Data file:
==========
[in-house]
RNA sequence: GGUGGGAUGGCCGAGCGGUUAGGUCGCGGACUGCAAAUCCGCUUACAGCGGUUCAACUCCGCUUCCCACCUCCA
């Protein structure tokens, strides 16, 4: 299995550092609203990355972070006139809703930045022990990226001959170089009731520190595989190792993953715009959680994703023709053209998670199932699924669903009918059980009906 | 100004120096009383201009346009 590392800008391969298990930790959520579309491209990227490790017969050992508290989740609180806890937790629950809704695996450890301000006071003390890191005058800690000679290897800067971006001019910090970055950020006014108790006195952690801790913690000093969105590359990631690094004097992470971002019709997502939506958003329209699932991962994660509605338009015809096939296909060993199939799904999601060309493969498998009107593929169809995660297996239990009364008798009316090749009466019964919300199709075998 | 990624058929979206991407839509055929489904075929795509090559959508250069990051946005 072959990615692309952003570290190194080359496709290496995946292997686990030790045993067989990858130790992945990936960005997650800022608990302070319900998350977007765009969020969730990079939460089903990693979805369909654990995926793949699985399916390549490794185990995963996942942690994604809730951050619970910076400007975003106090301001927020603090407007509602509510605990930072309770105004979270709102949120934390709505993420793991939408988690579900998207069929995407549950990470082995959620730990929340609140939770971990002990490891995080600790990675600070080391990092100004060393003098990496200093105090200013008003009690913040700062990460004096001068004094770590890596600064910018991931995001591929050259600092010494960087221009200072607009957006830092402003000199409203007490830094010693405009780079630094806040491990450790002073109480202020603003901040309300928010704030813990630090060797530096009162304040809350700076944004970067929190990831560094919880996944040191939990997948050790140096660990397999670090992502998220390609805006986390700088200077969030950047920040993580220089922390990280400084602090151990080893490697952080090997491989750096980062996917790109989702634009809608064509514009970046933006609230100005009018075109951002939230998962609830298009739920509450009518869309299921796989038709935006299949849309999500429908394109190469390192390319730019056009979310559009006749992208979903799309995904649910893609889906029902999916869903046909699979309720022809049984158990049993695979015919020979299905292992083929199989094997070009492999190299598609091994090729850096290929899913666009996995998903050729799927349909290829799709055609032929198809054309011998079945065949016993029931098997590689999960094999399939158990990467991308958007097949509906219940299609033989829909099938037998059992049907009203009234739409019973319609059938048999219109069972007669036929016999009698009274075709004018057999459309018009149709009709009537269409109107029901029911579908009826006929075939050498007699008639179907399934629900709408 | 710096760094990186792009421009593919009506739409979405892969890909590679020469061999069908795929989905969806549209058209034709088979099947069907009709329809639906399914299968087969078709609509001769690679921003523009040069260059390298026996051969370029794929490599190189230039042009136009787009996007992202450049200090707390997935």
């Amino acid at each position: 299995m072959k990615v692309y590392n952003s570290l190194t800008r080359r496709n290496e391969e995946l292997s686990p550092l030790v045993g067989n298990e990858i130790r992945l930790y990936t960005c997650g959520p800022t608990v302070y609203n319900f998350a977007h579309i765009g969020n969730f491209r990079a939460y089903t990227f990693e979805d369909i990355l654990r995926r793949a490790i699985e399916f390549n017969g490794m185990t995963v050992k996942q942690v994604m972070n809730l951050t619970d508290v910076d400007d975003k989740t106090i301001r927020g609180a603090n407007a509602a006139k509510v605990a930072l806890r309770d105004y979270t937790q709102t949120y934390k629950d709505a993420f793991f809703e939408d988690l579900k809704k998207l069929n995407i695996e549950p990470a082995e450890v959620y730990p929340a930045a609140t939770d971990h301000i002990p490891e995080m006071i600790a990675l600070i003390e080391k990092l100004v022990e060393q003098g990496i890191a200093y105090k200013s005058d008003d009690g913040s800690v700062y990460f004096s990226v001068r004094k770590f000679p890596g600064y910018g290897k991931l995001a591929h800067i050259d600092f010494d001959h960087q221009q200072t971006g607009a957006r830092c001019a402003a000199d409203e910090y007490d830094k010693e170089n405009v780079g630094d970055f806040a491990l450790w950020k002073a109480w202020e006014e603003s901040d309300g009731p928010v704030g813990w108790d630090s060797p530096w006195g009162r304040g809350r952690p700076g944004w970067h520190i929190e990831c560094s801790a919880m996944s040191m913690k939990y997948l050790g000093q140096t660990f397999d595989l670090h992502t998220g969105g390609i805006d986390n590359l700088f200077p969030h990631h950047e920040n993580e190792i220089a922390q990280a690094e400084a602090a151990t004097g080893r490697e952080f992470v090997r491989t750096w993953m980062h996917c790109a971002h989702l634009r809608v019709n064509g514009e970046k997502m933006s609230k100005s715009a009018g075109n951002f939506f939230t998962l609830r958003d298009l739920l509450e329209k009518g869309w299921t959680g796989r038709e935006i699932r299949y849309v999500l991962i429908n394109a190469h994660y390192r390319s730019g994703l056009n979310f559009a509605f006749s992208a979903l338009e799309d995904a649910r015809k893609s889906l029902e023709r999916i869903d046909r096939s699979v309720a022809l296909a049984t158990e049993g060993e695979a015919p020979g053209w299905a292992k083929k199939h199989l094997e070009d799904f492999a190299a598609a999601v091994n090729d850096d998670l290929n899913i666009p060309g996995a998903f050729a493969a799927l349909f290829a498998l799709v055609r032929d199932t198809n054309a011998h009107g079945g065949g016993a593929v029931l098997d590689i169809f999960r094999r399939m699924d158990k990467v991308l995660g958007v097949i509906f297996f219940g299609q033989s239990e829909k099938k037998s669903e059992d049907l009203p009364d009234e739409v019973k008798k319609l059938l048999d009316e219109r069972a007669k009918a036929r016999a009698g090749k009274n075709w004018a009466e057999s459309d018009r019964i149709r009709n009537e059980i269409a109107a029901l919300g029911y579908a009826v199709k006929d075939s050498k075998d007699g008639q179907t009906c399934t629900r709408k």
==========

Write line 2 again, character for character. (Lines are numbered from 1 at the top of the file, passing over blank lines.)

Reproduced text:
RNA sequence: GGUGGGAUGGCCGAGCGGUUAGGUCGCGGACUGCAAAUCCGCUUACAGCGGUUCAACUCCGCUUCCCACCUCCA